Plans to pursue a major regeneration of Highbridge are set to be taken forward by the new Somerset Council, it has been confirmed this week.
Sedgemoor District Council’s Nick Tait, who is service manager for policy, says that despite the town recently being turned down for funding from the Government’s Levelling Up Fund, a project is expected to be taken forward by the new unitary Somerset Council.
Highbridge’s bid for millions of pounds of ‘Levelling Up’ funding ‘ was formally turned down in January. Mendip District Council and Sedgemoor District Council had jointly submitted a £19.3m bid to the government’s Levelling Up fund last summer for projects in Cheddar, Highbridge and Shepton Mallet.
Nick told Burnham-On-Sea.com: “Although everyone was disappointed that the levelling up fund bid was not successful we remain very much committed to progressing regeneration plans for Highbridge.”
“The District Council has adopted the Regeneration Strategy for Highbridge and so this document will be used to support any future funding bids as well as being something to take into account when considering planning applications in the area. This strategy will be taken forward into the new Council.”
“As part of the bid process we were able to develop a number of the projects so that they are reasonably advanced if and when new funding or bid opportunities come along, although developing these will require further detailed local consultation. This is really important as most Government funding bids have very short deadlines to submit. We are already looking at a number of opportunities.”
“In terms of going forward, we will shortly become part of the new Somerset Council and it will be for that Council to drive forward regeneration strategies and initiatives.”
“Currently there has been no formal announcement regarding a third round of Levelling Up funding although this is still expected. When an announcement is made the new Council will need to consider whether it wishes to make a further bid looking carefully at what is needed to do this, including any match funding for example.”
“However, most of the previous work on the unsuccessful bid will remain relevant but also we would look to improve any bid taking into account the Government feedback on the strengths and weaknesses of the bid. We’d also engage further with the local communities and stakeholder and of course the MP.”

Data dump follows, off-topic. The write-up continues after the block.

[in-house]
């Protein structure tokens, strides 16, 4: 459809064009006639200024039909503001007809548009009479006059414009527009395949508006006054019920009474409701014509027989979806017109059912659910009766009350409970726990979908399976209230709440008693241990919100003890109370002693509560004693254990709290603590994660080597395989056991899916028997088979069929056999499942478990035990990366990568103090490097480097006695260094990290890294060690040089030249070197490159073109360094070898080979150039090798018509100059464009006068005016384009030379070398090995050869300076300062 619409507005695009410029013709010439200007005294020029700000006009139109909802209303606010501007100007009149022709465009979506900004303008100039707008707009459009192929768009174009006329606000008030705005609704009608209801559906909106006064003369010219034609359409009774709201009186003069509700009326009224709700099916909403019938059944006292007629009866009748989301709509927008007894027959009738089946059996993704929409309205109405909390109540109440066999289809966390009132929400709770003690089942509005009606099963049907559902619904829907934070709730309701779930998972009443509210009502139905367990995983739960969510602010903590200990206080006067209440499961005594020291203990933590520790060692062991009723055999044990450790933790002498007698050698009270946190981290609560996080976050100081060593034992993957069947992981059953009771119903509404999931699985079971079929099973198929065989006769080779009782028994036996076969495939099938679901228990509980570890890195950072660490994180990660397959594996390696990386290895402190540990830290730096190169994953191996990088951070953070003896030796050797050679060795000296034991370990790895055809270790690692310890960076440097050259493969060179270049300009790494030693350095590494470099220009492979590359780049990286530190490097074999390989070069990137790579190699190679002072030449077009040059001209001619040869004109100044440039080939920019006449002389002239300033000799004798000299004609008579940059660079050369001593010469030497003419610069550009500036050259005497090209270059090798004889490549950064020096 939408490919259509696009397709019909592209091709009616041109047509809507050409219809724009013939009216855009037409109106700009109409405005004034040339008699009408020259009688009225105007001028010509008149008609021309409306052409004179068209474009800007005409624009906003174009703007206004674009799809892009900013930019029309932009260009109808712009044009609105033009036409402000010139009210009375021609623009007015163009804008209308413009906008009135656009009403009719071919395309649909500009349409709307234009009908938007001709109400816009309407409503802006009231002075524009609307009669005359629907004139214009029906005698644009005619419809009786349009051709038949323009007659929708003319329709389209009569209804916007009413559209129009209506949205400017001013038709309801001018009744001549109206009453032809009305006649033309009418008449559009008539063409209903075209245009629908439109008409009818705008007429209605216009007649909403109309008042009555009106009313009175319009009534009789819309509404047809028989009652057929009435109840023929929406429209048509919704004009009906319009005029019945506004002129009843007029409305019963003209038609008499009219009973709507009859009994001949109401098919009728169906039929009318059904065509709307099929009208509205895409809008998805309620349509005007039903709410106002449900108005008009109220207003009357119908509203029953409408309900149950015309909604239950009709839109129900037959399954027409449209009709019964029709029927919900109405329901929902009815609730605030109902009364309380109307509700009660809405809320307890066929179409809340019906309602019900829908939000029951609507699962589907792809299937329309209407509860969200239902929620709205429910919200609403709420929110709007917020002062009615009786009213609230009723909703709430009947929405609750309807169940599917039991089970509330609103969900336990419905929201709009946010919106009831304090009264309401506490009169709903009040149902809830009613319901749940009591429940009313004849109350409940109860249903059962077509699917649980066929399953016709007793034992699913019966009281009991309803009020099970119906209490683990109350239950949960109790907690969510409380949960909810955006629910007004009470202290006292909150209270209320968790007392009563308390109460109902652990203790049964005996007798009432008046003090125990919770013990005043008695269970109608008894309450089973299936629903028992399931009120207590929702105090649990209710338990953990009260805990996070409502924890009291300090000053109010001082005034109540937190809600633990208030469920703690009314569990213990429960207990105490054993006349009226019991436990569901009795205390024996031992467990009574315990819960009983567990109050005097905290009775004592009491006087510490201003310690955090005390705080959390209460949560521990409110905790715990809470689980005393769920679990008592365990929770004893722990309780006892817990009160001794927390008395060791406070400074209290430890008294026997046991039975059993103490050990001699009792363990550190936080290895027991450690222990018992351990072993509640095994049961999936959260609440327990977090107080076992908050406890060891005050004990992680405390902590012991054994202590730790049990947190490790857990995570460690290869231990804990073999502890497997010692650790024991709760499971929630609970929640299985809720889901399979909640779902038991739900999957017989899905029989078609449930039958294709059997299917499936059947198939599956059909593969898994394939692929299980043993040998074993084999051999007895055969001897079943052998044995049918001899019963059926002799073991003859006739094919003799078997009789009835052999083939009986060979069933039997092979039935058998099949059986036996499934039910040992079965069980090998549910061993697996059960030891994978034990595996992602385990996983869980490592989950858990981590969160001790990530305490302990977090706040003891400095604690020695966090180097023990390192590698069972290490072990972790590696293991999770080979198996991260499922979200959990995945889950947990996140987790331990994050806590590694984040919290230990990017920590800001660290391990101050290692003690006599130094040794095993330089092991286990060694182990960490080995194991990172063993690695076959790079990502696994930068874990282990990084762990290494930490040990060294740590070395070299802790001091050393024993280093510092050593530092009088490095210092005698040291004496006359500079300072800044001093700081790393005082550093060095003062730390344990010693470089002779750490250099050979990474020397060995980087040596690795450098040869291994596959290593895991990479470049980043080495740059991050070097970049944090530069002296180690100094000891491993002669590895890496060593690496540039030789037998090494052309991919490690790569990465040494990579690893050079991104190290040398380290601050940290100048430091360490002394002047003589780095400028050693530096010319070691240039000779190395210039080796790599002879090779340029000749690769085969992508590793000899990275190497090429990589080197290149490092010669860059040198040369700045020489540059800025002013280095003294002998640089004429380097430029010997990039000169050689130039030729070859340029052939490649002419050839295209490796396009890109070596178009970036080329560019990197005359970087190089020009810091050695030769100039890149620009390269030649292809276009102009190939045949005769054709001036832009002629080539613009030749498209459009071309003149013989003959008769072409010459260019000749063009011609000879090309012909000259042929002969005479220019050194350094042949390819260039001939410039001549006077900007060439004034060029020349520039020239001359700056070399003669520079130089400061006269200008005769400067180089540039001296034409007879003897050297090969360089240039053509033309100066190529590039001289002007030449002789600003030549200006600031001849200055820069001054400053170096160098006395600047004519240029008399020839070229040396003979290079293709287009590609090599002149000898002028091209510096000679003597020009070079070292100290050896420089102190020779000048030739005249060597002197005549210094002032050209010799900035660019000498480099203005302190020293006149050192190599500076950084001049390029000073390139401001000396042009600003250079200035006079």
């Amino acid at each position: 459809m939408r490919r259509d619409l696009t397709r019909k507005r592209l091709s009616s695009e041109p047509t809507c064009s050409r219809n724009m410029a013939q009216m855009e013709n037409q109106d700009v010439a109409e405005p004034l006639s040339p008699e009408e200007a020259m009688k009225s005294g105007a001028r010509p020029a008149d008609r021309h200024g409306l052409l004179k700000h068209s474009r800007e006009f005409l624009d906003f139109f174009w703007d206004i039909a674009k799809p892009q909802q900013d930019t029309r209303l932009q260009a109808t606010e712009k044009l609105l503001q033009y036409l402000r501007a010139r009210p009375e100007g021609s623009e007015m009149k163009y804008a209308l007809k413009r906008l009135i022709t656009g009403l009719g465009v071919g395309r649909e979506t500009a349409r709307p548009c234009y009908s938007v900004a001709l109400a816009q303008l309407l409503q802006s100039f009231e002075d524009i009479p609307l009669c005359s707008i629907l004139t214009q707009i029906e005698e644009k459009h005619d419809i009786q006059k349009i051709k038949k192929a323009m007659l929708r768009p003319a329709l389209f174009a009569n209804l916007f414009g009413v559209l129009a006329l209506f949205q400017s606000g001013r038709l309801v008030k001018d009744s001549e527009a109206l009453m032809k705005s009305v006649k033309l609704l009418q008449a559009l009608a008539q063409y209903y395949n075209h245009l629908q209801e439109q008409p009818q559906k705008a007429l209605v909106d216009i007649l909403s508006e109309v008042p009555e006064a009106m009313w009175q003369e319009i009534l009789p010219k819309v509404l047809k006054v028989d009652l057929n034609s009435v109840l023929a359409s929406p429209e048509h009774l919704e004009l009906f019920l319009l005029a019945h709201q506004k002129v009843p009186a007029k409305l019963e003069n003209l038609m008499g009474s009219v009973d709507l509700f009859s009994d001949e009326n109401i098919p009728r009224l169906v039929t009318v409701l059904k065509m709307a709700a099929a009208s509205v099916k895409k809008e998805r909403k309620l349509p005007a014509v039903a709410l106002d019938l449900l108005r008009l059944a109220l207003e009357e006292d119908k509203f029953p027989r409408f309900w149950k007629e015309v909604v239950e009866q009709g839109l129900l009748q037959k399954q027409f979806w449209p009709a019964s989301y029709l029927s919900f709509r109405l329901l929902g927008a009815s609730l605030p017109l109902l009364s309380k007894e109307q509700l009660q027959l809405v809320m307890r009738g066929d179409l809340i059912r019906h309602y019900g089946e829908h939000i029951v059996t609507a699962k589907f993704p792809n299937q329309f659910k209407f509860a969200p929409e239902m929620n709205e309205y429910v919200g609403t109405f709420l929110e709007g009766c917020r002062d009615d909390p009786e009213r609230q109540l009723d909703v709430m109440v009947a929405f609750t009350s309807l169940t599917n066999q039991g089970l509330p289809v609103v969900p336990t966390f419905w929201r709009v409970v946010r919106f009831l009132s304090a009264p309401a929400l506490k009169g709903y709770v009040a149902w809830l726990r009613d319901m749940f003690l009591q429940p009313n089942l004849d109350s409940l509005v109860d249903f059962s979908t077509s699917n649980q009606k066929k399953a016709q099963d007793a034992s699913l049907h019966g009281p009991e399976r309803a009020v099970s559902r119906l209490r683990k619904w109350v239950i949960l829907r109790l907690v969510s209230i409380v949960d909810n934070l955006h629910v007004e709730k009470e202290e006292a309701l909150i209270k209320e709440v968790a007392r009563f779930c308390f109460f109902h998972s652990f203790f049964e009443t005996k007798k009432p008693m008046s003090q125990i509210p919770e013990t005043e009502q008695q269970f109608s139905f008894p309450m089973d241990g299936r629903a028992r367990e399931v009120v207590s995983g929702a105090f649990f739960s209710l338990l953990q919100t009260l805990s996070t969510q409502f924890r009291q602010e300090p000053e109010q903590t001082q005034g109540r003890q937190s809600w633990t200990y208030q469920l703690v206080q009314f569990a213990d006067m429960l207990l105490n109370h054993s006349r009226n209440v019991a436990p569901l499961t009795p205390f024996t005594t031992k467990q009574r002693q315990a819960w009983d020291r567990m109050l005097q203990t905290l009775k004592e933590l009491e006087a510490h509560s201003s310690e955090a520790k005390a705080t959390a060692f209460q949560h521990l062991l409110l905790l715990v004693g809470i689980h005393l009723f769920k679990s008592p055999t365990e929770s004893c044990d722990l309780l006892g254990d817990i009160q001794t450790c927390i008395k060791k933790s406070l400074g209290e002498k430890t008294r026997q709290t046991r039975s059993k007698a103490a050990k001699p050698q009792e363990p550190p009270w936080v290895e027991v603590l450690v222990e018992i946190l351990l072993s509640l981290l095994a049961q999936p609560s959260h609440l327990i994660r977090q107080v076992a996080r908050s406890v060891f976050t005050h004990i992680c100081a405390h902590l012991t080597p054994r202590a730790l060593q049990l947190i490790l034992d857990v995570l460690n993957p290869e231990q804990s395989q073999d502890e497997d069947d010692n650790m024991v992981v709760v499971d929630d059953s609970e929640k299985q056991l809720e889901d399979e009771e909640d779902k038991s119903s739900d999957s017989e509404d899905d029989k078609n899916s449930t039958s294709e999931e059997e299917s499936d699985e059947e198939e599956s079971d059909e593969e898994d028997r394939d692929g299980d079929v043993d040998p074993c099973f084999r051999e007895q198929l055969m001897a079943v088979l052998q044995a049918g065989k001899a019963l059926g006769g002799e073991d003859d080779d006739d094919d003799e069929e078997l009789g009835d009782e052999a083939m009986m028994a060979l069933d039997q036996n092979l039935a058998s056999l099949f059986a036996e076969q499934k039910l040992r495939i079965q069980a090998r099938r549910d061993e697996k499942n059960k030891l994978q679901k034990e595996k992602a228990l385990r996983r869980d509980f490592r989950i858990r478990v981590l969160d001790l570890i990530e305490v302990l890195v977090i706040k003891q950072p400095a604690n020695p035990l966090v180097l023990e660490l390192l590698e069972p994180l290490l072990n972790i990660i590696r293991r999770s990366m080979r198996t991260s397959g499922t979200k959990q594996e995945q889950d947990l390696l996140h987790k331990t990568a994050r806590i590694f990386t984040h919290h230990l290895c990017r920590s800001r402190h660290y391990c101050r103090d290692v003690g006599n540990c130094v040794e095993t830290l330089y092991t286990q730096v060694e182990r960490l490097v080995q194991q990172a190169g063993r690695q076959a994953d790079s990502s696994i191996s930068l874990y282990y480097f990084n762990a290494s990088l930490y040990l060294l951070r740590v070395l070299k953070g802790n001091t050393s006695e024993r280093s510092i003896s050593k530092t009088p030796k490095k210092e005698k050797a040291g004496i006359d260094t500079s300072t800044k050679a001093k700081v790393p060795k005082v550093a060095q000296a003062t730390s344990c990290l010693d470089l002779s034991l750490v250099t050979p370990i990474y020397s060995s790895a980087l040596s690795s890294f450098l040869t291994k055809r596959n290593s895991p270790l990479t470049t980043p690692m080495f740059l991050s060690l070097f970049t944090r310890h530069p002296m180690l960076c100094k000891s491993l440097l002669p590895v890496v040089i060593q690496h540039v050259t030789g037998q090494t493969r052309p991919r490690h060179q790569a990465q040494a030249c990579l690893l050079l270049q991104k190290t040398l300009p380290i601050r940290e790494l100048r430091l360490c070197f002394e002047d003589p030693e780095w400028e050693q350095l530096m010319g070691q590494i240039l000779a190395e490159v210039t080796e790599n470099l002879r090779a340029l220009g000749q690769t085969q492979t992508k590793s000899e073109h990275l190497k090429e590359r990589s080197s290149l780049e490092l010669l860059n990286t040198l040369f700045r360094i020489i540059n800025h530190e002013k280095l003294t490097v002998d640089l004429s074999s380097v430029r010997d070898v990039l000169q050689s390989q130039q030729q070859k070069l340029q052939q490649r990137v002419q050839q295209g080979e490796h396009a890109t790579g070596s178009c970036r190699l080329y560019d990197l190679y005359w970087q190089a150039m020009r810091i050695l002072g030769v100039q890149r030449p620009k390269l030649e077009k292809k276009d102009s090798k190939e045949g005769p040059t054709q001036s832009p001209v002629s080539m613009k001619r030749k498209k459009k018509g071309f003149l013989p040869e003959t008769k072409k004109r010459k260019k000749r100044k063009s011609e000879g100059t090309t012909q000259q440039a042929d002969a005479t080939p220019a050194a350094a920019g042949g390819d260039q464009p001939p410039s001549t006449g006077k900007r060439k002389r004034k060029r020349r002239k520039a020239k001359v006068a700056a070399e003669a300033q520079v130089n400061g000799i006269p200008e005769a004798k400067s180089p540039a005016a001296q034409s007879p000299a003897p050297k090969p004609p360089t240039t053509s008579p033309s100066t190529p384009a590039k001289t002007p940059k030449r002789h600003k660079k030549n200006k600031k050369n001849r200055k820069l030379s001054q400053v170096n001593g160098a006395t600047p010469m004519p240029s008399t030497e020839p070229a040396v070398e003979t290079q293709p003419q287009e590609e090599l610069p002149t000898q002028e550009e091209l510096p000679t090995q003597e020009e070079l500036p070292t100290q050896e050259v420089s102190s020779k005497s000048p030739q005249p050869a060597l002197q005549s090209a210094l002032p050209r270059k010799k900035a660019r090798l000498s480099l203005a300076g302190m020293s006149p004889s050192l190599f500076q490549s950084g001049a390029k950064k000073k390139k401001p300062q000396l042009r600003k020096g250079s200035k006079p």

“I think though the key message is that officers are very much committed to progressing regeneration of Highbridge and will look at future opportunities to secure funding in order to deliver on the projects and opportunities identified in the Regeneration Strategy.”
“We will also work with local developers and other investors to ensure that new development supports the wider place making ambitions set out in the Regeneration Strategy. The adopted Regeneration Strategy ensures that this will remain an important focus for the new Council.”
Cllr Phil Harvey also recently said in a report to town councillors this month: “I have had assurances from the Leader of Somerset Council that this work will not be lost. As you know, the bid to the Levelling Up Fund was unsuccessful. The Fund was oversubscribed by a factor of four so the Government had to reduce the field in some way or another.”
“Despite the bids having to be submitted on a constituency basis, they decided to thin the field by only allowing one bid per district council. Sedgemoor had submitted two bids, one for the Wells constituency – for Highbridge, Cheddar and Shepton Mallet – and the other for Bridgwater and West Somerset – a bid to redevelop the old Bridgwater hospital complex as an NHS centre of excellence and training centre.”
“Given the state of the NHS, it is not surprising this was chosen as the successful bid! Although the rejection of our bid is a setback there are positives to be taken from the process. As well as the Highbridge Regeneration Framework there are also a number of schemes which have been worked-up as part of the LUF bid and so can readily be put forward for other funding opportunities.”
“Officers assured members of the Highbridge Regeneration Working Group that they will carry these plans forward into the new Council. On a political level, I have had assurances from the Leader of Somerset Council that this work will not be lost.”
Burnham-On-Sea and Highbridge’s Mayor, Cllr Lesley Millard, also recently vowed to continue work on the plans for the town.
She said: “Although it is extremely disappointing that this important regeneration project has not received the backing by central government, the plans still stand and we will continue to focus our attention on exploring ways to put those in place.”
The original funding bid attracted criticism from MP James Heappey last August. He said here he was not surprised the “lacklustre” bid had failed.